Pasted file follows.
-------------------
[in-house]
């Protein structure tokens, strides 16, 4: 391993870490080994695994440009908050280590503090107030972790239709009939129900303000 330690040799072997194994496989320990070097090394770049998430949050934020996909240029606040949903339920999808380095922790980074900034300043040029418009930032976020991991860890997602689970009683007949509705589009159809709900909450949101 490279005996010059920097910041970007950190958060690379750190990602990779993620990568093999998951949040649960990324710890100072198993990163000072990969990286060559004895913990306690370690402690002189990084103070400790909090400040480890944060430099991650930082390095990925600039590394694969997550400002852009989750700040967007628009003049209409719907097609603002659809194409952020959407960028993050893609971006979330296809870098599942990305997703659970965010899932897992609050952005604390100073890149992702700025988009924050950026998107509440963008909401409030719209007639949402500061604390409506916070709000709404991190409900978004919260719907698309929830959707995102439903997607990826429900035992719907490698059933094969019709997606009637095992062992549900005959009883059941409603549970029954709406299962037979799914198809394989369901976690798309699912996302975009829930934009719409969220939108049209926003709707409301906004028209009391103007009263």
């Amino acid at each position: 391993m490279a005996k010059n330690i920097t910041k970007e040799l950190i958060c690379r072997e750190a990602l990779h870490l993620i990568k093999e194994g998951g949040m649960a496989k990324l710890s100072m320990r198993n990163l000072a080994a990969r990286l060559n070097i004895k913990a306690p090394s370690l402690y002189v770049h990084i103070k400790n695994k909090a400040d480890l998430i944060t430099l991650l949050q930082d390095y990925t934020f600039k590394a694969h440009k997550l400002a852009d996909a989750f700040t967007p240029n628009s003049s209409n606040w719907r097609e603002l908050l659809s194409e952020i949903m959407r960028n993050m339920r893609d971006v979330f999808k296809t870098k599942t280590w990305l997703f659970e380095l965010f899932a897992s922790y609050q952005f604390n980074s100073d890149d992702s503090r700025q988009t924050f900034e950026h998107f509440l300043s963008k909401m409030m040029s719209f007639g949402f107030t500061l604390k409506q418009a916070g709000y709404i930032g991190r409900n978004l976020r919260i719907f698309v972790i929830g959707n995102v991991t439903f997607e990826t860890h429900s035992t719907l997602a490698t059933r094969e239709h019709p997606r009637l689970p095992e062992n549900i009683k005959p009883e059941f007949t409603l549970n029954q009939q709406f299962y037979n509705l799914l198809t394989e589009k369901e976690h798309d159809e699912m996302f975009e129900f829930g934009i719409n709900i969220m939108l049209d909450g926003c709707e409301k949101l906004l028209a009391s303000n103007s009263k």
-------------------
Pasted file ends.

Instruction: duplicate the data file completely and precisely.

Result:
[in-house]
């Protein structure tokens, strides 16, 4: 391993870490080994695994440009908050280590503090107030972790239709009939129900303000 330690040799072997194994496989320990070097090394770049998430949050934020996909240029606040949903339920999808380095922790980074900034300043040029418009930032976020991991860890997602689970009683007949509705589009159809709900909450949101 490279005996010059920097910041970007950190958060690379750190990602990779993620990568093999998951949040649960990324710890100072198993990163000072990969990286060559004895913990306690370690402690002189990084103070400790909090400040480890944060430099991650930082390095990925600039590394694969997550400002852009989750700040967007628009003049209409719907097609603002659809194409952020959407960028993050893609971006979330296809870098599942990305997703659970965010899932897992609050952005604390100073890149992702700025988009924050950026998107509440963008909401409030719209007639949402500061604390409506916070709000709404991190409900978004919260719907698309929830959707995102439903997607990826429900035992719907490698059933094969019709997606009637095992062992549900005959009883059941409603549970029954709406299962037979799914198809394989369901976690798309699912996302975009829930934009719409969220939108049209926003709707409301906004028209009391103007009263």
């Amino acid at each position: 391993m490279a005996k010059n330690i920097t910041k970007e040799l950190i958060c690379r072997e750190a990602l990779h870490l993620i990568k093999e194994g998951g949040m649960a496989k990324l710890s100072m320990r198993n990163l000072a080994a990969r990286l060559n070097i004895k913990a306690p090394s370690l402690y002189v770049h990084i103070k400790n695994k909090a400040d480890l998430i944060t430099l991650l949050q930082d390095y990925t934020f600039k590394a694969h440009k997550l400002a852009d996909a989750f700040t967007p240029n628009s003049s209409n606040w719907r097609e603002l908050l659809s194409e952020i949903m959407r960028n993050m339920r893609d971006v979330f999808k296809t870098k599942t280590w990305l997703f659970e380095l965010f899932a897992s922790y609050q952005f604390n980074s100073d890149d992702s503090r700025q988009t924050f900034e950026h998107f509440l300043s963008k909401m409030m040029s719209f007639g949402f107030t500061l604390k409506q418009a916070g709000y709404i930032g991190r409900n978004l976020r919260i719907f698309v972790i929830g959707n995102v991991t439903f997607e990826t860890h429900s035992t719907l997602a490698t059933r094969e239709h019709p997606r009637l689970p095992e062992n549900i009683k005959p009883e059941f007949t409603l549970n029954q009939q709406f299962y037979n509705l799914l198809t394989e589009k369901e976690h798309d159809e699912m996302f975009e129900f829930g934009i719409n709900i969220m939108l049209d909450g926003c709707e409301k949101l906004l028209a009391s303000n103007s009263k």